When former Providence Mayor Buddy Cianci was booted out of office the first time for extinguishing a cigarette in the eye of a guy he thought was having an affair with his wife, he took to the radio airwaves as part of his rehabilitation. His gift for connecting with the electorate paved the way for a comeback that started a city renaissance in the 1990s. In 2002 Buddy was convicted again, this time on federal racketeering charges, did five years and now is back on the airwaves.
Now pushing 70, Buddy says he’s done with public office, but you never know.
On Wednesday I listened to former Mayor John Fabrizi’s fill-in gig on WICC and wondered if this was the start of Fabs’ comeback. For sure, he wants his old job back after he was pushed aside by pols, in favor of Bill Finch, fearing a Chris Caruso mayoralty following revelations of drug use and testifying in court on behalf of a sexual offender. Fabs bleeds Bridgeport, and judging the early missteps of the Finch administration voters may be feeling nostalgic for Fabs’ optimism and focus on economic development. Fabs sounded peppy on his first radio gig, inviting his former Chief of Staff Charlie Carroll, the city’s parks director, in the studio to discuss the upcoming Gathering of Vibes concert at Seaside Park and good things happening at the city’s golf courses.
A screening of Larry Locke’s docudrama, The Accidental Mayor, was viewed by nearly 300 Monday night at the Fairfield Community Theater to benefit the Burroughs Community Center in Black Rock, according to Burroughs Director Kevin Simmons.
The best way for Fabs to immunize himself from voter angst over his past conduct is to stay visible and be heard. Radio gigs will help accomplish that. People like comeback stories.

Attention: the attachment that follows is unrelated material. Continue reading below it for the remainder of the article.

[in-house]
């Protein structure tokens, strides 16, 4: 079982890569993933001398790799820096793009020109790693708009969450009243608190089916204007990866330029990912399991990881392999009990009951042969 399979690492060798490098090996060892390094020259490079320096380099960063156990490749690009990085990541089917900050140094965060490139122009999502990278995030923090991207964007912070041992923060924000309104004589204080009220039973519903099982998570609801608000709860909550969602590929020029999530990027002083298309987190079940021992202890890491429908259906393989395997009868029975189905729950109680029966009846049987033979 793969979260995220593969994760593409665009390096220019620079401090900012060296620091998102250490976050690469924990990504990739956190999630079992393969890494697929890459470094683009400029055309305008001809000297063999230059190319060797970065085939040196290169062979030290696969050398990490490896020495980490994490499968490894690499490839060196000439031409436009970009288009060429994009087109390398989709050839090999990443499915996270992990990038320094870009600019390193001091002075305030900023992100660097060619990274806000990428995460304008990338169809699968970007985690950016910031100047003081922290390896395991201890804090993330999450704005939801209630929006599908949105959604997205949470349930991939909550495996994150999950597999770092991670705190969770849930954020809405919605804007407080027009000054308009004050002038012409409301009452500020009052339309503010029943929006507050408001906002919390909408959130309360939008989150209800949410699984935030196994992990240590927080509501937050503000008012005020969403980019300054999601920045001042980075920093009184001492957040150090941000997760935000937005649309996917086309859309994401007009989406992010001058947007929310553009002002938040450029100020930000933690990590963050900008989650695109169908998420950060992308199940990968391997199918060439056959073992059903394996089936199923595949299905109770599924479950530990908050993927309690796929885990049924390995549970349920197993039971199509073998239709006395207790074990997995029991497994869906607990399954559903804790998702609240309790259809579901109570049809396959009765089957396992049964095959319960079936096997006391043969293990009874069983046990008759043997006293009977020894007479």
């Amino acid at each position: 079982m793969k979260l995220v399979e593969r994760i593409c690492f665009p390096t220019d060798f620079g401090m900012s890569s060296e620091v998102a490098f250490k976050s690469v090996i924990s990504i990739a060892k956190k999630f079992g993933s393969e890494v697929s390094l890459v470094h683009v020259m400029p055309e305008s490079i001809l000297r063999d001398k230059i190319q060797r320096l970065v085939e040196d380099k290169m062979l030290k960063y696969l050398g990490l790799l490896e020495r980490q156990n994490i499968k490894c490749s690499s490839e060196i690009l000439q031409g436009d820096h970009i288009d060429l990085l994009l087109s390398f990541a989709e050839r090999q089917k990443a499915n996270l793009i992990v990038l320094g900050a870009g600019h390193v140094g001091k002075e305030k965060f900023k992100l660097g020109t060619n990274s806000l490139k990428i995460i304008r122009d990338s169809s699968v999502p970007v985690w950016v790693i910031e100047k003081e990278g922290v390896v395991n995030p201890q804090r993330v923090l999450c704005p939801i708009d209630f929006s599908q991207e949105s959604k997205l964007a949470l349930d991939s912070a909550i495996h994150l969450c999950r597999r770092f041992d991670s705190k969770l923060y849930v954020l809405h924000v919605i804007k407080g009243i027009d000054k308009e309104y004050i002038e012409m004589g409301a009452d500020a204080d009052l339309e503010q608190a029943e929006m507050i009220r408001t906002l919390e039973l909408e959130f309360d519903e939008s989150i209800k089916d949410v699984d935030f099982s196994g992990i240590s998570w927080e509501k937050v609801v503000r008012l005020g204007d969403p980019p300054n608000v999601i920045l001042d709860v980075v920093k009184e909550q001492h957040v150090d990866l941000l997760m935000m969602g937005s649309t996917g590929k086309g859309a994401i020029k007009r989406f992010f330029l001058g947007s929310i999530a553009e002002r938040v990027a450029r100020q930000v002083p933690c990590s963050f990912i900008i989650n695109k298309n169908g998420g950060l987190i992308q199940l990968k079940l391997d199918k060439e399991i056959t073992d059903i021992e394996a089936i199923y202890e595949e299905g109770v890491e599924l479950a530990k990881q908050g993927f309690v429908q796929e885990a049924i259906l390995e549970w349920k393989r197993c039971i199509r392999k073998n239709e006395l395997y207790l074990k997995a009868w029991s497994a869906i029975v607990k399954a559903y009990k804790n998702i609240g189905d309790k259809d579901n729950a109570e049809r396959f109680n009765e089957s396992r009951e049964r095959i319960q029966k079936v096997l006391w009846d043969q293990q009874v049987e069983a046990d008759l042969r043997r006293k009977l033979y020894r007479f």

It’s not beyond possibility that in 2011 Bridgeport will look at a Democratic primary field that includes Finch, Fabrizi and a Ganim. Joe Ganim, who’s served nearly five years (that’s a long time) following his corruption conviction in 2003, will be getting out of the joint that year, but it’s clear that younger brother Paul, the city’s judge of probate, is making the rounds in anticipation of a run.
So, I ask, if you had a vote would it be for Finch, Fabs or Ganim?
I’ve worked with all of them, in one form or another, so I’m titillated by the match-up possibilities. I can already imagine the fireworks!
Finch is in the process of fundraising to pay off legal bills as a result of Caruso’s court challenge of last September’s primary results. If Fabs is serious about staying in play, he should begin raising money right after the presidential election. Campaigns are all about MOM – money, organization and message. Raise money, stay visible and make friends (and hope the timing is right).
A Message From Mayor Finch
Mayor Bill Finch is wishing all the residents of Bridgeport a happy and very safe Independence Day.
“The Fourth of July is a joyous time. It marks the founding of our great country and I would like to wish everyone a very happy Fourth of July,” said the mayor. “However, it’s also a time when we sometimes become somewhat over-exuberant in our celebration. I urge everyone to be very careful this weekend. Pay close attention to any type of fireworks so that no one and no property gets burned. Stay alert while swimming or watching your children swim. And keep your cool even as the temperature gets hot.”
Bridgeport Fire Chief Brian Rooney agreed and urged parents to monitor their children closely.
“One of our largest concerns is not just for exploding fireworks, but for sparklers and smoke bombs. Sparks from these can easily come down on dry grass and start fires. Rockets are another problem. They can be shot skyward and land on someone’s roof, starting a fire,” said Chief Rooney. “We’ve had it happen before.”
Police Chief Bryan Norwood echoed Chief Rooney’s call that parents watch their children closely this weekend, particularly in city parks like Beardsley and Seaside Parks that have water.
“People should be mindful of the traffic. Bridgeport police will be on hand throughout the city to make sure everyone obeys the rules of the road,” said Chief Norwood. “And I would ask everyone to tolerate each other because the weather is supposed to get extremely hot, which could in turn cause tempers to also get hot.”